British researchers have demonstrated that chocolate contains mind-altering chemicals that can actually stimulate your central nervous system and "make you feel young and in love."
One such biochemical is phenylethylamine. Phenylethylamine is a neurological biochemical that can give you a mild boost in your mood. It also contributes to that somewhat euphoric feeling that we equate with succumbing to the throes of love.
It’s known that anti-aging drugs like Eldepryl—which raises the neurotransmitter levodopa and is used in the treatment of Parkinson’s disease—increase phenylethylamine. Now it's proposed that chocolate might operate in just the same way. Just think! Chocolate! A health food! Good for your heart AND body!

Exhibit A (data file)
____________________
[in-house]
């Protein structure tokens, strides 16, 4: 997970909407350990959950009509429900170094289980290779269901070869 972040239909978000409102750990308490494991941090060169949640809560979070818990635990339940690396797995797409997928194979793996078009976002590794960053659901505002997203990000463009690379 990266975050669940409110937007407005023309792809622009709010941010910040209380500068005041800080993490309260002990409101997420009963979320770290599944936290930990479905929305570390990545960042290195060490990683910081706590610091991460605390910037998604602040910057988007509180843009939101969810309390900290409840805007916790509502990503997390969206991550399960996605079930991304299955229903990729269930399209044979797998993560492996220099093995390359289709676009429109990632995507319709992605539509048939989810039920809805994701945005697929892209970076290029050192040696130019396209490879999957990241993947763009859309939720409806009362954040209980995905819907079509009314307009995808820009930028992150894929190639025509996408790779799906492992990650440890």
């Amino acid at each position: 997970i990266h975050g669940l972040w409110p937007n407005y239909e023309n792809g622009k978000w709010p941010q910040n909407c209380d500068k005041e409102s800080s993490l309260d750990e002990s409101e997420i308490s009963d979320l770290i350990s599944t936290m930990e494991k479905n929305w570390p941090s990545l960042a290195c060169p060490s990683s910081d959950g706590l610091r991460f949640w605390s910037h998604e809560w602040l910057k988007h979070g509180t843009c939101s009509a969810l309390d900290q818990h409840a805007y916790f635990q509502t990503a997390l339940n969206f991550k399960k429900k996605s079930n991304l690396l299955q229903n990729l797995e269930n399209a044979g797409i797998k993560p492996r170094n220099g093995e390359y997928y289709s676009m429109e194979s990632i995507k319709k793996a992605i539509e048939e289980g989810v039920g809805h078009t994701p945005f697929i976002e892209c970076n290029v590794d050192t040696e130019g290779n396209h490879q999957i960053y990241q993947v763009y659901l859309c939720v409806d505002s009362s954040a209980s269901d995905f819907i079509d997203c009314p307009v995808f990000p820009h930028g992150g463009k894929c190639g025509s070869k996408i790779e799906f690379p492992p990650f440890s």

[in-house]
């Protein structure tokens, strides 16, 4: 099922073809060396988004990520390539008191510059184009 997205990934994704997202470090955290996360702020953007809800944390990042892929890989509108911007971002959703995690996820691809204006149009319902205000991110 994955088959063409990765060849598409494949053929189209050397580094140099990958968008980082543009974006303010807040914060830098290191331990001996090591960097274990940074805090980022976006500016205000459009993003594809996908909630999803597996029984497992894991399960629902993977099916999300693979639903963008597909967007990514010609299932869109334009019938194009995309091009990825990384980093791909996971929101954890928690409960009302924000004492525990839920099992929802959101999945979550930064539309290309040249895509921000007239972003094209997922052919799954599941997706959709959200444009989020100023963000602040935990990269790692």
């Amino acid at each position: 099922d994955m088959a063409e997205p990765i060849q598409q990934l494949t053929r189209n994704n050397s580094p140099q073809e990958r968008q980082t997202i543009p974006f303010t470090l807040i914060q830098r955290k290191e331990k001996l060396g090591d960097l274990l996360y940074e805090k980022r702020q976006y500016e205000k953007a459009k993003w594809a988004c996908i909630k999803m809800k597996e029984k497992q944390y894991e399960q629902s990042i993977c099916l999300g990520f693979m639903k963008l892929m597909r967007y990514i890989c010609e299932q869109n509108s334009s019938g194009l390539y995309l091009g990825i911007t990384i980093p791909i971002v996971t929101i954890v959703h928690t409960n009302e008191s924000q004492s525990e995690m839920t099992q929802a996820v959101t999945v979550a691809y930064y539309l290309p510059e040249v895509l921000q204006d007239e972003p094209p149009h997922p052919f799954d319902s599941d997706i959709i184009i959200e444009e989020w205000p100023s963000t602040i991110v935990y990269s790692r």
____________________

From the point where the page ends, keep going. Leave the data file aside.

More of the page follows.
The body often craves what it's deficient in, so if you're craving chocolate, it might be that you're looking to boost low levels of brain chemicals like phenylethylamine, or even dopamine and serotonin, as well as a sense of generalized well-being.
So, for those of us in Northern latitudes pushing to get through the winter “hump month” of February, maybe getting a little dark chocolate in our diets will be a TWO-FOLD Valentine’s Day treat—we can express our love, and break some winter blues as well.
Just remember, it’s DARK chocolate that offers all the healthy heart nutrition perks, not milk chocolate or white chocolate. And, as with everything food-related, I recommend organic chocolates.
Luckily there are plenty of organic chocolate available in health food stores and even basic grocery stores. Here’s a few Sinatra family favorites:
- Endangered Species Dark Chocolate,
- Theo chocolate,
- Rapunzel, and
- Equal Exchange.